• Bionicle - A Badge of Office is a staff or tool used by Turaga to symbolize their experience and knowledge. Several of these take the form of a staff.
    • Staffs of Office are artifacts used by powerful Soul Renders, which grant special powers in addition to symbolizing their prestige.

Real Life

  • The use of staffs, rods and scepters by kings is Older Than Dirt and visual evidence goes back at least to the ancient Egyptians and Babylonians.
  • Teachers or prefects in schools traditionally carried canes or switches which marked their right (and potential threat) to administer canings
  • Orchestral conductors have in their batons symbols of authority as well as tools of their trade.
    • Originally they carried a heavier staff, which they used to literally beat the rhythm. The practice waned after one broke his toe with the staff, and died of blood poisoning.
  • Church sidesmen or dodsmen bear sticks or rods or wands of office, while bishops may use a crozier or crook.
    • Bishop's staff actually symbolically represents a shepherd's staff.
  • Roman Centurions carried a vinewood staff as a badge of office, and used them to dole out corporal punishment, cf Cedo Alteram, a Centurion nicknamed for his tendency to break them off on his subordinates.
  • Roman fasceswere a bundle of stick with a blade attached, and were used to symbolize the power of magistrates in the Roman Republic. Representations of fasces can still be found in modern American and European symbolism, generally associated with government authority.
  • In most Commonwealth armies, swagger sticks are officers' accouterments and Warrant Officers and Non-commissioned Officers carry what are referred to as "pace sticks". These are used for a variety of ceromonial purposes, such as Ramp Ceremonies when the remains of the fallen are loaded onto aircraft on Kandahar Airfield for their final flight out of Afghanistan. Drill canes and regimental sticks are also used, and officers in cavalry regiments carry riding crops.
  • North Korea: in this youtube video of the 2005 Arirang Festival Mass Games a baton is used (21:00) for the women's military performance.
  • In several countries (especially Britain and Germany), Field Marshals were traditionally given batons upon their promotion.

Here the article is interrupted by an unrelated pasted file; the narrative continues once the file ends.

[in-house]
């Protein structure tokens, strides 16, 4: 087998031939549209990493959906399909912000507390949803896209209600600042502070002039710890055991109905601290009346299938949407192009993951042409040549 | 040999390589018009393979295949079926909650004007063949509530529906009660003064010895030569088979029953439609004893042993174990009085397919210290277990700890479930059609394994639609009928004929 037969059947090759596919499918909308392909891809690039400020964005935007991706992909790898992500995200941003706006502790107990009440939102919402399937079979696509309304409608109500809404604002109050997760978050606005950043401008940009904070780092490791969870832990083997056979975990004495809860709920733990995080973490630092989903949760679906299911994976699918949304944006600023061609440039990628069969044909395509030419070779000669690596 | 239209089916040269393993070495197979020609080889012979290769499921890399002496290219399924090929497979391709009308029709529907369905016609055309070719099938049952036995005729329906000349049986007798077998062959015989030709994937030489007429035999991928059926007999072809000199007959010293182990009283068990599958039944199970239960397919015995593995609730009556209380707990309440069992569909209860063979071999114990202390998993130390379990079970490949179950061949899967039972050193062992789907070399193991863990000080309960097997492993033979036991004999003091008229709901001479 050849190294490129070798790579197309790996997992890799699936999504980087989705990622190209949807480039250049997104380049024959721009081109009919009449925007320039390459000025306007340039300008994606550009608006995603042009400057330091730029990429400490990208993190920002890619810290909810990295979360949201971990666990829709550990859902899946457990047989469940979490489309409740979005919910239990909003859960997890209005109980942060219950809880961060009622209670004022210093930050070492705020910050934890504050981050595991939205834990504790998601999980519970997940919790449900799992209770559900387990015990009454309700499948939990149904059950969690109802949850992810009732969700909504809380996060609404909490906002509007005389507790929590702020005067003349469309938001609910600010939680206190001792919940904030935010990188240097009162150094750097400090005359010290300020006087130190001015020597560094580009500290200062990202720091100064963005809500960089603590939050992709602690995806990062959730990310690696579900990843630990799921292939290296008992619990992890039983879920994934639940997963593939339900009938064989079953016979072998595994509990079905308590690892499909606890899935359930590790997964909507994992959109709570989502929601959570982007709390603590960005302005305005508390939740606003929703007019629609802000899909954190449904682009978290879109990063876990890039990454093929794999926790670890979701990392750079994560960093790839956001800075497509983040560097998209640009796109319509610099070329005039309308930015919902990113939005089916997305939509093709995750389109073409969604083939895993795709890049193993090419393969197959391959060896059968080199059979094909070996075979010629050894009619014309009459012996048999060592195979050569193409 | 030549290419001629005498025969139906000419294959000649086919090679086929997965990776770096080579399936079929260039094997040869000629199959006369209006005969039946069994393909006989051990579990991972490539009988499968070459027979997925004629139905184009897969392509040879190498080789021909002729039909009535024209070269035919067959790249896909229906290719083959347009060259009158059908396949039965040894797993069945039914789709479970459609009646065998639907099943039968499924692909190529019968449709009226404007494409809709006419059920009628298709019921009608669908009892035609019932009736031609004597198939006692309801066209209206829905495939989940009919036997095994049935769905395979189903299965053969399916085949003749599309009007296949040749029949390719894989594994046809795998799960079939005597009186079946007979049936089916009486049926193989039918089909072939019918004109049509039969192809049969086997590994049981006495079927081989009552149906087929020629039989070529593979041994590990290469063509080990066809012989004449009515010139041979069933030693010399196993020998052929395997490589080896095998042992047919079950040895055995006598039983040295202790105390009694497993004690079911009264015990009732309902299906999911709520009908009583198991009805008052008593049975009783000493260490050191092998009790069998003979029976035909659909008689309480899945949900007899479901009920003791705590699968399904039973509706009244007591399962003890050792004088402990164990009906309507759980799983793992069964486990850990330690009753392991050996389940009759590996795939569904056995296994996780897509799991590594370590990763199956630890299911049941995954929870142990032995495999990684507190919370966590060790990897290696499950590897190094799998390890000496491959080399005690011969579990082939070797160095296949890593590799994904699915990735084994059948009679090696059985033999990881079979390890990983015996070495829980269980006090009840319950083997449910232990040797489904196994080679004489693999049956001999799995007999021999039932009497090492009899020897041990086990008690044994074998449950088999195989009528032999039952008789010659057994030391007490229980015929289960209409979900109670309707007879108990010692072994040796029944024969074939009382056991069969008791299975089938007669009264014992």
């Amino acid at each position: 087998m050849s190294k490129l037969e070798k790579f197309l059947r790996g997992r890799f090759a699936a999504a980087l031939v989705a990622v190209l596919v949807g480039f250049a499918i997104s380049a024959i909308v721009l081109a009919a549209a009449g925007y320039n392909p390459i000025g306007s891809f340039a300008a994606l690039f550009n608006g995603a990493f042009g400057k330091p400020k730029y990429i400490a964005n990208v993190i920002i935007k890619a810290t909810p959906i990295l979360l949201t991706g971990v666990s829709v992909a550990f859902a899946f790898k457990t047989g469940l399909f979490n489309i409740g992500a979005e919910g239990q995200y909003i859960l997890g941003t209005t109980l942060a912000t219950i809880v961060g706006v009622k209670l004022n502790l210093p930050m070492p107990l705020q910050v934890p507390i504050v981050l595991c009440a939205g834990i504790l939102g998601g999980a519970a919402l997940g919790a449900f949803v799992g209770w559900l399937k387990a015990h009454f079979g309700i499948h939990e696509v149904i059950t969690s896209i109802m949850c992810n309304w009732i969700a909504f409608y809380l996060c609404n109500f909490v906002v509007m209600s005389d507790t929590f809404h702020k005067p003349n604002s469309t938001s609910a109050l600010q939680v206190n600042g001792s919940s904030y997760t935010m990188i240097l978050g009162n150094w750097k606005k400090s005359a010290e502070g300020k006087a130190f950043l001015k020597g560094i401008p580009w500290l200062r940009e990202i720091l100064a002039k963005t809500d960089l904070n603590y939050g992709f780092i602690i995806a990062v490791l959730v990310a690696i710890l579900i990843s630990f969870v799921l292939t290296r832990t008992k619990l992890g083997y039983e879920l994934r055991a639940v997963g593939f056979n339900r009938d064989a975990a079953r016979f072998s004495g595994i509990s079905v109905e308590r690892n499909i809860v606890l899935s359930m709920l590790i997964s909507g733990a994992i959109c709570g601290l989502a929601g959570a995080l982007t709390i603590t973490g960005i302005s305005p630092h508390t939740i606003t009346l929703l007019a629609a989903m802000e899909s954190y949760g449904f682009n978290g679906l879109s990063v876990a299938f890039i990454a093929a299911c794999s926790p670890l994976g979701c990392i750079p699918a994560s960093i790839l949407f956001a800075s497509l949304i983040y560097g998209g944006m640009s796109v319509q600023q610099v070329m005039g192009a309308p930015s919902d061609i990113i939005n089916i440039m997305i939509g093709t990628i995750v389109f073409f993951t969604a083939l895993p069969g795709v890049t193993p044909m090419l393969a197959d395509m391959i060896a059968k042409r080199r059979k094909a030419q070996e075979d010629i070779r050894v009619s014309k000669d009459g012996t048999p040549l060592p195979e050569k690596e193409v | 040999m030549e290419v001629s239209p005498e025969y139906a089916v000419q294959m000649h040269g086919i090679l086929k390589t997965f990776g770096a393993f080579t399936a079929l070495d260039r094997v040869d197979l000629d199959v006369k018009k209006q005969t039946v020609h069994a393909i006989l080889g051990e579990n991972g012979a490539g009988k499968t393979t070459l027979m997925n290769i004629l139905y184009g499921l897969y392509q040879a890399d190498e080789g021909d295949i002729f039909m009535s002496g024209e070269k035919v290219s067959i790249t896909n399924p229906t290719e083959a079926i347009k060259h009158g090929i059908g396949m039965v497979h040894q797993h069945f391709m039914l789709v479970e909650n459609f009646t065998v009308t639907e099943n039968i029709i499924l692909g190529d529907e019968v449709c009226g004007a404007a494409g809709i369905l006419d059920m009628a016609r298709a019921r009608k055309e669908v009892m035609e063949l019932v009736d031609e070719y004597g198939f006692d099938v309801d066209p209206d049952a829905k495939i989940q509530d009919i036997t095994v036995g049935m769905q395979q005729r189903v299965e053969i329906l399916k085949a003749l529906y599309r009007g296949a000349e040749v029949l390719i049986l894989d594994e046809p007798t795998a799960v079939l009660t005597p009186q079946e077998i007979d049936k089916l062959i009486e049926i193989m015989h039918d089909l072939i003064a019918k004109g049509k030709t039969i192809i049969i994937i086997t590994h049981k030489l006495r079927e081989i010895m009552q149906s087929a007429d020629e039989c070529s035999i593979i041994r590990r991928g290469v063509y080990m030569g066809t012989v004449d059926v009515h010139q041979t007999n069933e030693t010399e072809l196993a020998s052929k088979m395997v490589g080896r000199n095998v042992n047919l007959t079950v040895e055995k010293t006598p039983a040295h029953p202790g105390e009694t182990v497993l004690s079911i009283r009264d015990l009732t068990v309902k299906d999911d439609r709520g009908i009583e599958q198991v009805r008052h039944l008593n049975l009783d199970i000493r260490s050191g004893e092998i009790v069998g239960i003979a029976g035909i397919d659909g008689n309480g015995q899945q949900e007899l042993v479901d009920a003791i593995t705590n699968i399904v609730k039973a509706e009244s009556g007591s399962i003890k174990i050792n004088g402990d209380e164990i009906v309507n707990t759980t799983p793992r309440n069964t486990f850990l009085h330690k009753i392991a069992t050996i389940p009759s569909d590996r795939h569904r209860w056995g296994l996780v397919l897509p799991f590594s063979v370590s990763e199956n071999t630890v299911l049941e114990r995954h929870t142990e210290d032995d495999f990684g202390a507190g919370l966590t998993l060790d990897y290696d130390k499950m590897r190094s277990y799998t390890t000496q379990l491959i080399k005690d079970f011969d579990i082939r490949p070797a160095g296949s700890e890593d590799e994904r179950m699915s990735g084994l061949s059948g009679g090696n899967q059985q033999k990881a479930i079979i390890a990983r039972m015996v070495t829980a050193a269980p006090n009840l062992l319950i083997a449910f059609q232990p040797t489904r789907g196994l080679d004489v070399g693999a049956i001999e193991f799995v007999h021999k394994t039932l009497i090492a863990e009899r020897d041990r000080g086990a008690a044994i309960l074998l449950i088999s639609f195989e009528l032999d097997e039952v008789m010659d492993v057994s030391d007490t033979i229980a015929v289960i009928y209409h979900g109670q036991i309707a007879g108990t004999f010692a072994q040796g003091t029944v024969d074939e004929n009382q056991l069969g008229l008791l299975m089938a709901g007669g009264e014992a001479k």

• The ceremonial mace is common in most English-speaking legislatures; the UK parliament at Westminster started the tradition (the Mace of the House of Commons -- Cromwell apparently asked for 'that fool's bauble' to be removed as he angrily dismissed the Rump in 1653, but it didn't take), and the new devolved Scottish Parliament and Welsh Assembly both have very cool-looking, postmodern maces. The Australian House of Representatives and various other Commonwealth legislatures also have maces. Even the United States House of Representatives has a mace: thirteen ebony rods bound with silver (echoing the fasces of the Roman Republic) topped with a silver eagle on a globe; this is a subversion, because the US is, of course, a republic, with no king.
    • Meanwhile, the officer responsible for the security of Britain's House of Lords is "The Gentleman Usher of the Black Rod." (Traditionally, the post is given to a retired general, and he does indeed carry a black rod on ceremonial occasions, like when the monarch comes to open this year's session of parliament.)
    • The United States House and Senate each have a Sergeant at Arms whose job it is to keep order in their respective chambers. Each is given a ceremonial mace (more of an elaborate scepter, really) with which to keep order. If any congressional members become unruly, the presiding officer can have the Sergeant at Arms "present" the mace at the offender, which is usually enough to restore order. Sadly, no examples exist of the mace being used to beat insubordinates into submission.
  • Buddhist monks use the Khakkhara.